About Me

I am a Professor of Teaching in Computer Science at the University of British Columbia.

Teaching Interests

I am particularly interested in the use of technology in education. I designed and implemented one of the first flipped classrooms (APSC 160) to be taught in the Faculty of Science. To support pre-class learning a series of short screencasts was developed that not only present learners with raw information, but also provide an opportunity to learn in an interactive manner.

More recently I worked with Andrew Stec on the development of a Docker image that is used to grade labs and assignments in CPSC 210. The Docker image works in conjunction with the Classy auto-grader developed by Reid Holmes et al.

Favourite quote: To teach is to learn twice (Joubert)

Teaching philosophy: In general, the less talking I do in class, the better.

Research Interests

As a graduate student of Uri Ascher’s I worked on the application of multigrid techniques to the shape from shading problem in computer vision. The problem was modelled by a singularly perturbed elliptic partial differential equation. I continue to be interested in scientific computation.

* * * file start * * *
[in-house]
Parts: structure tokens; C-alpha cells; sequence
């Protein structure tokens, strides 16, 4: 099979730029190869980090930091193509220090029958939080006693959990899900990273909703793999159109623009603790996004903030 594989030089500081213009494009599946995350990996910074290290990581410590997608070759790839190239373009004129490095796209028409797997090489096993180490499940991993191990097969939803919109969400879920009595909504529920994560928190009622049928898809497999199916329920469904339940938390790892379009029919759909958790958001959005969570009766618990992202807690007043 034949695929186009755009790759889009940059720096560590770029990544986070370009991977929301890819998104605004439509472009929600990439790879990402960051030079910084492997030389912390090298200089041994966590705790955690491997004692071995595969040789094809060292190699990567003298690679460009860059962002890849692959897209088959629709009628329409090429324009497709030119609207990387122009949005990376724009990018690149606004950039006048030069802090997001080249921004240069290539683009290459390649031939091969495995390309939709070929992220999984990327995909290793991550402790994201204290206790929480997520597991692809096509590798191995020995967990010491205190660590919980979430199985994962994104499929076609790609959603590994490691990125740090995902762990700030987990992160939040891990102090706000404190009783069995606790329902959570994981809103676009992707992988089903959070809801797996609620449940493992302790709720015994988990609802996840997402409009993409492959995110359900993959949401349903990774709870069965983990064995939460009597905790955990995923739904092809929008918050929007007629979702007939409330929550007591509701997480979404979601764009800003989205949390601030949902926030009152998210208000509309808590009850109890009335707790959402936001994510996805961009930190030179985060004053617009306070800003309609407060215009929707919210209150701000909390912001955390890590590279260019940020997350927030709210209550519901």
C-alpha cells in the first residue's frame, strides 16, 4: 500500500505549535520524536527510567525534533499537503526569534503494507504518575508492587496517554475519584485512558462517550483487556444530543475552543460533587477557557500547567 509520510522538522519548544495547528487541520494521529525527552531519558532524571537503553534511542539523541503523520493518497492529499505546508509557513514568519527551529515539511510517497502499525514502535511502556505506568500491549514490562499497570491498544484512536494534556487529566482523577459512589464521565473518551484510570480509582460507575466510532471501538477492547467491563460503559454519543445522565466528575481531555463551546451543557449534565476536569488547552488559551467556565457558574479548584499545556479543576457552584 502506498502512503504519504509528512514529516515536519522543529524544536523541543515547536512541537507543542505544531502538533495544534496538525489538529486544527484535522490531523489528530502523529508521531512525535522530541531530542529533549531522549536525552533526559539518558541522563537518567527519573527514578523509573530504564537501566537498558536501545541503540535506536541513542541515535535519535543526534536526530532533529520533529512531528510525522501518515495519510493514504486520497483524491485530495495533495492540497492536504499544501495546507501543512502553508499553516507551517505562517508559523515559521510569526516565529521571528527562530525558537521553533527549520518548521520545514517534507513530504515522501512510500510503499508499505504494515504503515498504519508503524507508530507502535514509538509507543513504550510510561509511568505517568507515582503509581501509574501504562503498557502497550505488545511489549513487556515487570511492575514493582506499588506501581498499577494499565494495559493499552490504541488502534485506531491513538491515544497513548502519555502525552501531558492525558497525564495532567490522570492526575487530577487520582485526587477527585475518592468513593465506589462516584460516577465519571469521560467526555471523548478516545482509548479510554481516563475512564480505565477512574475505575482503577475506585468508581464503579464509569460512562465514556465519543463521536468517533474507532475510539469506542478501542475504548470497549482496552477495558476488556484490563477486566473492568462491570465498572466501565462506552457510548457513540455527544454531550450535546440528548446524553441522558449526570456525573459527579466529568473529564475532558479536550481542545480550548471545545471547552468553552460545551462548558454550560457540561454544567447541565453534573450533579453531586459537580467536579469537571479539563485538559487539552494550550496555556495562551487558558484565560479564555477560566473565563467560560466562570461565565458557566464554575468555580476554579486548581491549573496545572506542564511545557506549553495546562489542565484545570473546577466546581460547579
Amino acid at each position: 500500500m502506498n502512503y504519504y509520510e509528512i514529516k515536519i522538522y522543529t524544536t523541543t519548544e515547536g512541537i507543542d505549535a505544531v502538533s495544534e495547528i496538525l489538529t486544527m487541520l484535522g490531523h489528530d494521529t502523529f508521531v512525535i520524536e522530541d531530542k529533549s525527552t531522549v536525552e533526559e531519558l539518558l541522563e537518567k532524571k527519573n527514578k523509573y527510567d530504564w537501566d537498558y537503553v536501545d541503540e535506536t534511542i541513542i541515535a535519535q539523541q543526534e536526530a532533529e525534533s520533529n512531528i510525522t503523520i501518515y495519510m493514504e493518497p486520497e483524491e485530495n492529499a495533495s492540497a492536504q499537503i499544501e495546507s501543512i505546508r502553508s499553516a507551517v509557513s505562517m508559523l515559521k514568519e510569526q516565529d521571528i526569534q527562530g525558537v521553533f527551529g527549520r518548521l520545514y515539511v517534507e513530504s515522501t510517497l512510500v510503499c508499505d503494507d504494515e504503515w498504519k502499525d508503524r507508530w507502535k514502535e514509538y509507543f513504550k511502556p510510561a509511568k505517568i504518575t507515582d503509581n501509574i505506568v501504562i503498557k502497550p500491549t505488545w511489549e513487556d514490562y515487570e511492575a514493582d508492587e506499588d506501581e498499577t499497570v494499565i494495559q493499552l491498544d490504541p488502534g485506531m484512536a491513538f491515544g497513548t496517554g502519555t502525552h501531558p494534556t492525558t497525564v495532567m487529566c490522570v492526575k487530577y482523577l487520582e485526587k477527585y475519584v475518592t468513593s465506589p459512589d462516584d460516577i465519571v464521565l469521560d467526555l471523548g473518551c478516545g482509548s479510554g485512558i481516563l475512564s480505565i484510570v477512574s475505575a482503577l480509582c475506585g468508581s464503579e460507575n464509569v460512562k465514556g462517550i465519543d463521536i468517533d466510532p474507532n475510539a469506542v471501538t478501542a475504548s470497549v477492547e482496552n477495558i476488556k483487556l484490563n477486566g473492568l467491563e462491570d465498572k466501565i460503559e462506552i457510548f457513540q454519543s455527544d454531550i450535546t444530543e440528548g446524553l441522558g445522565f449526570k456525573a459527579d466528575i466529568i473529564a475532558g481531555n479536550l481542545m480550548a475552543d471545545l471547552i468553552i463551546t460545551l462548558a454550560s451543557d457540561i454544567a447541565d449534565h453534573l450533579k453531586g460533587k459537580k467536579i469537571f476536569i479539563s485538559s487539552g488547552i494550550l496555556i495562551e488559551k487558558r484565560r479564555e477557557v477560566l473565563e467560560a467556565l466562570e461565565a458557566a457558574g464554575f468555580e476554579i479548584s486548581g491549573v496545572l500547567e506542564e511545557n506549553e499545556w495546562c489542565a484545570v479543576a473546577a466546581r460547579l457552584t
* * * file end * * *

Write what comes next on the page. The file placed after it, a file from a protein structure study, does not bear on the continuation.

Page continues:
Selected Publications

[1] Carter, P. (2012), An experience report: on the use of multimedia pre-instruction and just-in-time teaching in a CS1 course SIGCSE ‘12 Proceedings of the 43rd ACM technical symposium on Computer Science Education, 2012

[2] Carter, P. (2009), An experiment with online instruction and active learning in an introductory computing course for engineers: JiTT meets CS1 WCCCE ‘09 Proceedings of the 14th Western Canadian Conference on Computing Education, 2009

[3] Ascher, U. & Carter P. (1993), A Multigrid Method for Shape from Shading, SIAM Journal on Numerical Analysis, February 1993.